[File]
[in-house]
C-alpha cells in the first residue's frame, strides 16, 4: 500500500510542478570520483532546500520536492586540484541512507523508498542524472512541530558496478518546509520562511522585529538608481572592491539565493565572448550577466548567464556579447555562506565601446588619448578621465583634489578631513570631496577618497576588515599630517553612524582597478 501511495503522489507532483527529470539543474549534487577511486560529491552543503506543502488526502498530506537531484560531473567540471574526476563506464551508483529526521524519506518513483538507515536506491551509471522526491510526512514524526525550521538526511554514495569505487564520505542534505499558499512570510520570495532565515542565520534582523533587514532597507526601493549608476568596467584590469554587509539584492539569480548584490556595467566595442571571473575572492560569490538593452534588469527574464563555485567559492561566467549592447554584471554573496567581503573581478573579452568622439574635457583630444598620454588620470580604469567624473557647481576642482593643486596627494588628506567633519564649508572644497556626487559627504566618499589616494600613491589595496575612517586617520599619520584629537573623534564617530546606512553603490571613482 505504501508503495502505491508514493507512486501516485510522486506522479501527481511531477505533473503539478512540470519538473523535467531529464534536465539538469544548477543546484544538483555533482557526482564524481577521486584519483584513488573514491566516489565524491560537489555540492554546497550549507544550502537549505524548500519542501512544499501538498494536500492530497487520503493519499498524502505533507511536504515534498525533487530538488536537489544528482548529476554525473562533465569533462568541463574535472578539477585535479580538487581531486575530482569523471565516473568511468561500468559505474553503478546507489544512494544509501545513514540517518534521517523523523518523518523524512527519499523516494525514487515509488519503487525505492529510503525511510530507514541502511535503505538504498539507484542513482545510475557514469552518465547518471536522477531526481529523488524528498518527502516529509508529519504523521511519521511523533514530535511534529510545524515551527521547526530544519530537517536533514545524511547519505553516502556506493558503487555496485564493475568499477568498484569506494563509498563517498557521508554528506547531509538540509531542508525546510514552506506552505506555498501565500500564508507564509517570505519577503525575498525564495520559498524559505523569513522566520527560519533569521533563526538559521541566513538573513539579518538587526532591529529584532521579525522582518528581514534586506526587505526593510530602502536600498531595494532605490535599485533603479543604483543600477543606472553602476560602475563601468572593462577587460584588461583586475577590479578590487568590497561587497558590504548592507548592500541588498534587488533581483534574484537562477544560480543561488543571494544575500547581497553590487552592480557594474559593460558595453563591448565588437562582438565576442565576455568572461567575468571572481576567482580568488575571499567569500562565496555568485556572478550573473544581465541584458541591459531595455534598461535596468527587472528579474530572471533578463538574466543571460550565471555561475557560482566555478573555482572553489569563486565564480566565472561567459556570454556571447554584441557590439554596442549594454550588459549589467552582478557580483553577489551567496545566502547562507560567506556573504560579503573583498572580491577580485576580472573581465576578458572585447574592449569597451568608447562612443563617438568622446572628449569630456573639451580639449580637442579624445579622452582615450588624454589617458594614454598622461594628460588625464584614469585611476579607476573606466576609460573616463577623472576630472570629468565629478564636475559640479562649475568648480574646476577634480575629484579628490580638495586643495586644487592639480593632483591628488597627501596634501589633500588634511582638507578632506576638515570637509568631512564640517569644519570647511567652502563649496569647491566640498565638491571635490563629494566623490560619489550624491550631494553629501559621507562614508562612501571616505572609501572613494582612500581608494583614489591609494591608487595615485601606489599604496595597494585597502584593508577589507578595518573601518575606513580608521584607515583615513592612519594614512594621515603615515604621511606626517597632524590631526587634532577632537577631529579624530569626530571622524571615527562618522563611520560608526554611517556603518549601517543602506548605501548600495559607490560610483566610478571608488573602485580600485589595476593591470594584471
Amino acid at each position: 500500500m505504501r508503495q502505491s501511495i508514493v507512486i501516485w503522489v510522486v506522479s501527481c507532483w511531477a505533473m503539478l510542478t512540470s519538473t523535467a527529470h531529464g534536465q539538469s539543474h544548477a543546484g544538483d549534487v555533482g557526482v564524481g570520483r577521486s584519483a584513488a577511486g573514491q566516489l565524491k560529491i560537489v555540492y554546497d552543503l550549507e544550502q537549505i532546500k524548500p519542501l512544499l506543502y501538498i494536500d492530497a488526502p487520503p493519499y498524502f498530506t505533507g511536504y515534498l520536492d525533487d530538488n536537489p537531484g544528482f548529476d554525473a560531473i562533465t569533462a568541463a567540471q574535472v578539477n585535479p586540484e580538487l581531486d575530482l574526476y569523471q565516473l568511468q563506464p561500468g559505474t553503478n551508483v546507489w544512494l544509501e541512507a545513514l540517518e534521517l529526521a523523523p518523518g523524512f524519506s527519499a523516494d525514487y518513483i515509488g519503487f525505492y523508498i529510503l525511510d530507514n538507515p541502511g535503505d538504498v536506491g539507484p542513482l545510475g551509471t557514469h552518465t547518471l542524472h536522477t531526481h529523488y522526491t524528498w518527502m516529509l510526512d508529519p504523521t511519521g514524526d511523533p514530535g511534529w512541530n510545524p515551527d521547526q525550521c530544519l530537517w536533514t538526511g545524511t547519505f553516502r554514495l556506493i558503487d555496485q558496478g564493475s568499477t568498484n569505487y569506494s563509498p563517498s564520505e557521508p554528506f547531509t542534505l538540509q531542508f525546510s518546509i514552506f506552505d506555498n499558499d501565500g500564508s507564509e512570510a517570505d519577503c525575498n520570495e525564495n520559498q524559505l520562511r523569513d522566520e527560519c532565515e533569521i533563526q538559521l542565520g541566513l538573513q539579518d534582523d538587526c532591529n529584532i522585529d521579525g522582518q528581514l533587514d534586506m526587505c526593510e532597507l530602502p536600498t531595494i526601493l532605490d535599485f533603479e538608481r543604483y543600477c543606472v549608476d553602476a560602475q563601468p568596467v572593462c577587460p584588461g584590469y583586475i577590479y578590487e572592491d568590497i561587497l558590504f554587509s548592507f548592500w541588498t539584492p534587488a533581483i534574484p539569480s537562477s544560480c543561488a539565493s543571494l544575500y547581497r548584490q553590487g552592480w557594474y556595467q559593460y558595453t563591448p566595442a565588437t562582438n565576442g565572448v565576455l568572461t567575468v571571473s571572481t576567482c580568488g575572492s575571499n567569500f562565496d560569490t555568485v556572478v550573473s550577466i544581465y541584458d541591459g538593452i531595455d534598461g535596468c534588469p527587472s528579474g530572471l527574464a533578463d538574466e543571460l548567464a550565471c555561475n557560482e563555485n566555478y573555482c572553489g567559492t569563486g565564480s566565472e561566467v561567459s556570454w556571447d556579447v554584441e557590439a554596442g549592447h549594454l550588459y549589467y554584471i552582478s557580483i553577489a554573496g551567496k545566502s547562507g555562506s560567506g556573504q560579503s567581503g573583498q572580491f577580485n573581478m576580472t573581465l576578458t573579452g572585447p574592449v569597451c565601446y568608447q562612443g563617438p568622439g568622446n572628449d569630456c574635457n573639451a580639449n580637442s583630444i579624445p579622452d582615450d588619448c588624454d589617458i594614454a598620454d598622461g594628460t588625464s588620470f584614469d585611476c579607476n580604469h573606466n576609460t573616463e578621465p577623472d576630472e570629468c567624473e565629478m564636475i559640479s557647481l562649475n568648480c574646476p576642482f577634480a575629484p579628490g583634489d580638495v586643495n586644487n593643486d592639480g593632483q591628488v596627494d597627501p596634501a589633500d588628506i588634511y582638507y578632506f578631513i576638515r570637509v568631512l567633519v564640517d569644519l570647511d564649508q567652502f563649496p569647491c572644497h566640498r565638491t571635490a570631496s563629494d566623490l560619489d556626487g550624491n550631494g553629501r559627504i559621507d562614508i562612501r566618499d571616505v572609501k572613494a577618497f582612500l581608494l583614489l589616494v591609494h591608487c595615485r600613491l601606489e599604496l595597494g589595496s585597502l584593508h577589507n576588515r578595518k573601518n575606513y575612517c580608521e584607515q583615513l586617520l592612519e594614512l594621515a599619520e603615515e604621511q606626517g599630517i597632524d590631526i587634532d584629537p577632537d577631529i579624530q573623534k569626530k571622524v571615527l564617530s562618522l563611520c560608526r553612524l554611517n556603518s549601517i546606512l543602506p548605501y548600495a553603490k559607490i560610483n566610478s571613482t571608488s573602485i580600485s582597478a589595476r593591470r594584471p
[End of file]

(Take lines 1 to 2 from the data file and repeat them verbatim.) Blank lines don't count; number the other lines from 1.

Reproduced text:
[in-house]
C-alpha cells in the first residue's frame, strides 16, 4: 500500500510542478570520483532546500520536492586540484541512507523508498542524472512541530558496478518546509520562511522585529538608481572592491539565493565572448550577466548567464556579447555562506565601446588619448578621465583634489578631513570631496577618497576588515599630517553612524582597478 501511495503522489507532483527529470539543474549534487577511486560529491552543503506543502488526502498530506537531484560531473567540471574526476563506464551508483529526521524519506518513483538507515536506491551509471522526491510526512514524526525550521538526511554514495569505487564520505542534505499558499512570510520570495532565515542565520534582523533587514532597507526601493549608476568596467584590469554587509539584492539569480548584490556595467566595442571571473575572492560569490538593452534588469527574464563555485567559492561566467549592447554584471554573496567581503573581478573579452568622439574635457583630444598620454588620470580604469567624473557647481576642482593643486596627494588628506567633519564649508572644497556626487559627504566618499589616494600613491589595496575612517586617520599619520584629537573623534564617530546606512553603490571613482 505504501508503495502505491508514493507512486501516485510522486506522479501527481511531477505533473503539478512540470519538473523535467531529464534536465539538469544548477543546484544538483555533482557526482564524481577521486584519483584513488573514491566516489565524491560537489555540492554546497550549507544550502537549505524548500519542501512544499501538498494536500492530497487520503493519499498524502505533507511536504515534498525533487530538488536537489544528482548529476554525473562533465569533462568541463574535472578539477585535479580538487581531486575530482569523471565516473568511468561500468559505474553503478546507489544512494544509501545513514540517518534521517523523523518523518523524512527519499523516494525514487515509488519503487525505492529510503525511510530507514541502511535503505538504498539507484542513482545510475557514469552518465547518471536522477531526481529523488524528498518527502516529509508529519504523521511519521511523533514530535511534529510545524515551527521547526530544519530537517536533514545524511547519505553516502556506493558503487555496485564493475568499477568498484569506494563509498563517498557521508554528506547531509538540509531542508525546510514552506506552505506555498501565500500564508507564509517570505519577503525575498525564495520559498524559505523569513522566520527560519533569521533563526538559521541566513538573513539579518538587526532591529529584532521579525522582518528581514534586506526587505526593510530602502536600498531595494532605490535599485533603479543604483543600477543606472553602476560602475563601468572593462577587460584588461583586475577590479578590487568590497561587497558590504548592507548592500541588498534587488533581483534574484537562477544560480543561488543571494544575500547581497553590487552592480557594474559593460558595453563591448565588437562582438565576442565576455568572461567575468571572481576567482580568488575571499567569500562565496555568485556572478550573473544581465541584458541591459531595455534598461535596468527587472528579474530572471533578463538574466543571460550565471555561475557560482566555478573555482572553489569563486565564480566565472561567459556570454556571447554584441557590439554596442549594454550588459549589467552582478557580483553577489551567496545566502547562507560567506556573504560579503573583498572580491577580485576580472573581465576578458572585447574592449569597451568608447562612443563617438568622446572628449569630456573639451580639449580637442579624445579622452582615450588624454589617458594614454598622461594628460588625464584614469585611476579607476573606466576609460573616463577623472576630472570629468565629478564636475559640479562649475568648480574646476577634480575629484579628490580638495586643495586644487592639480593632483591628488597627501596634501589633500588634511582638507578632506576638515570637509568631512564640517569644519570647511567652502563649496569647491566640498565638491571635490563629494566623490560619489550624491550631494553629501559621507562614508562612501571616505572609501572613494582612500581608494583614489591609494591608487595615485601606489599604496595597494585597502584593508577589507578595518573601518575606513580608521584607515583615513592612519594614512594621515603615515604621511606626517597632524590631526587634532577632537577631529579624530569626530571622524571615527562618522563611520560608526554611517556603518549601517543602506548605501548600495559607490560610483566610478571608488573602485580600485589595476593591470594584471